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Practical API Design Challenges for Client Side MVC

This following list is probably a subset of a bigger one, but I’ve composed it based on my experience using BackboneJS + Rails on the current project at work. So, here goes the list:

Designing Granularity of the API

Using RESTful API, it makes sense to have separate API methods to repesent each type of resource. However, to construct a meaninful UI for the end user, often time we need to represent multiple resources on the same screen. Let’s explain this with an example requirement:

As a user I want to see the emails using a saved custom filter

In this case, we would want the UI to show the description of the selected filter, and also the emails matching the filter. Conceptually, CustomFilter and Email are two resources or models, having distinct properties and behaviors. It’d make sense to have two separate API’s as follows:

Filter API: GET http://fancy_domain.com/filters/emails_from_boss_about_release

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{
  id: 10,
  filter_name: emails_from_boss_about_release,
  subject_including: 'release',
  from: 'boss@the_company.com'
}

Email API: GET http://fancy_domain.com/filters/10/emails

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[
  {
    subject: 'Release note',
    from: "boss@the_company.com",
    to: "sohan@the_company.com",
    body: "<html>.. </html>",
    sent_at: "20130102040511"
  }
]

Although this granularity makes good sense as an API, it starts causing issues for typical client side MVC use case.

Unless the data from these two API methods are combined on the server side, the client must make two requests.

In a real world use, I’ve seen it’s more common for the UI to require multiple resources than not. Since, we want our users to get faster response, we try to create API’s that suit the UI’s need. So, APIs start getting bloated payloads to match the UI’s need. This typically results into something like the following:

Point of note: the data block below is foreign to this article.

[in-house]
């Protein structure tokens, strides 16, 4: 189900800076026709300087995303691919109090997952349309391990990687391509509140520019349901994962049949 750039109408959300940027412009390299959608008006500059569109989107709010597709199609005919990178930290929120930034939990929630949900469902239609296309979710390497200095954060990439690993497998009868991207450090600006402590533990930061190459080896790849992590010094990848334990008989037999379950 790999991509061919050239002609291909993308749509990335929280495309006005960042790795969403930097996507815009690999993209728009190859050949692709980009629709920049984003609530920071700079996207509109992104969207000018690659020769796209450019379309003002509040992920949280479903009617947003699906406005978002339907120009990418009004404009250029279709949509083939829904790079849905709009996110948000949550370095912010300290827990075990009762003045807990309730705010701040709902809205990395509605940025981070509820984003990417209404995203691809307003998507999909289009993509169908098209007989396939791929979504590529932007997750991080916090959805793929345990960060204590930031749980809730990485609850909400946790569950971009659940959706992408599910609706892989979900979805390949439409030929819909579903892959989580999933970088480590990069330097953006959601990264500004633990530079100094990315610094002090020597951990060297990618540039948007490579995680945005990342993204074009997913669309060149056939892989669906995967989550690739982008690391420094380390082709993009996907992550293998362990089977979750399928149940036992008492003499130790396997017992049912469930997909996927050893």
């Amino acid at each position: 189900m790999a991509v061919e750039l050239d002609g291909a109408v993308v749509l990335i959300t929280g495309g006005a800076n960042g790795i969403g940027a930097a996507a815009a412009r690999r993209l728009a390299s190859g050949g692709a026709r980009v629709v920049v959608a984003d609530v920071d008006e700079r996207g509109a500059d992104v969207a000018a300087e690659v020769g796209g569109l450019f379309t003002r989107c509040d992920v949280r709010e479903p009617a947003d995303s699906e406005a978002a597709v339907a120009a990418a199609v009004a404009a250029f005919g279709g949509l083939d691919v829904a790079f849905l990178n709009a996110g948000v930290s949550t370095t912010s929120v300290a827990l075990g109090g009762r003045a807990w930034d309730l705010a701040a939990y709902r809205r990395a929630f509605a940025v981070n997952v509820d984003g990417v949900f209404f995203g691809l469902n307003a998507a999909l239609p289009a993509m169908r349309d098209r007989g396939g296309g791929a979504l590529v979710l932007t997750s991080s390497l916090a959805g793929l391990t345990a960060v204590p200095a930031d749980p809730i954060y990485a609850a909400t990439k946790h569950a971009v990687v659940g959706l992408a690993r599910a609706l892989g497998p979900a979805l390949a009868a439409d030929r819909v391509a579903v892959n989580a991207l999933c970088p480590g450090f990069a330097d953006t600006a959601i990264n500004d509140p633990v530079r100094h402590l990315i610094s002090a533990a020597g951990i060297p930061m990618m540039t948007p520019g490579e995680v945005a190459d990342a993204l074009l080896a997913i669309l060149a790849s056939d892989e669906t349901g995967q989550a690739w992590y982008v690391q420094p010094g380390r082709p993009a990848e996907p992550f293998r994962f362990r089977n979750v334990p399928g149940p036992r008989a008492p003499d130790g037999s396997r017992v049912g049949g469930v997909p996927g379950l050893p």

Filter Email API: GET http://fancy_domain.com/filters/emails_from_boss_about_release?include_emails=true

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{
  id: 10,
  filter_name: 'emails_from_boss_about_release',
  subject_including: 'release',
  from: 'boss@the_company.com',
  emails:
  [
    {
      subject: 'Release note',
      from: 'boss@the_company.com',
      to: 'sohan@the_company.com',
      body: '<html>.. </html>',
      sent_at: 20130102040511
    }
  ]
}

This is an example with just two resources. I’ve seen UI’s that need more than two resources, and its quite common as well.

Short/Medium/Long form of Models/Resources

The view usually renders a subset of all possible attributes associated with a model.

For example, when rendering the WeatherForecast model, in the list view only the minimum and maximum temperature for the day with a short summary of Sunny/Cloudy/Rainy/Snowy are shown. However, when you want to see more, you’d want to show the hourly variation of the weather with additional data of interest.

This requires the RESTful API to prepare multiple respresentations of a resource to suit the specific UI needs. This can complicate the logic on both the server and client sides, since the code must accommodate different representations for the same model.

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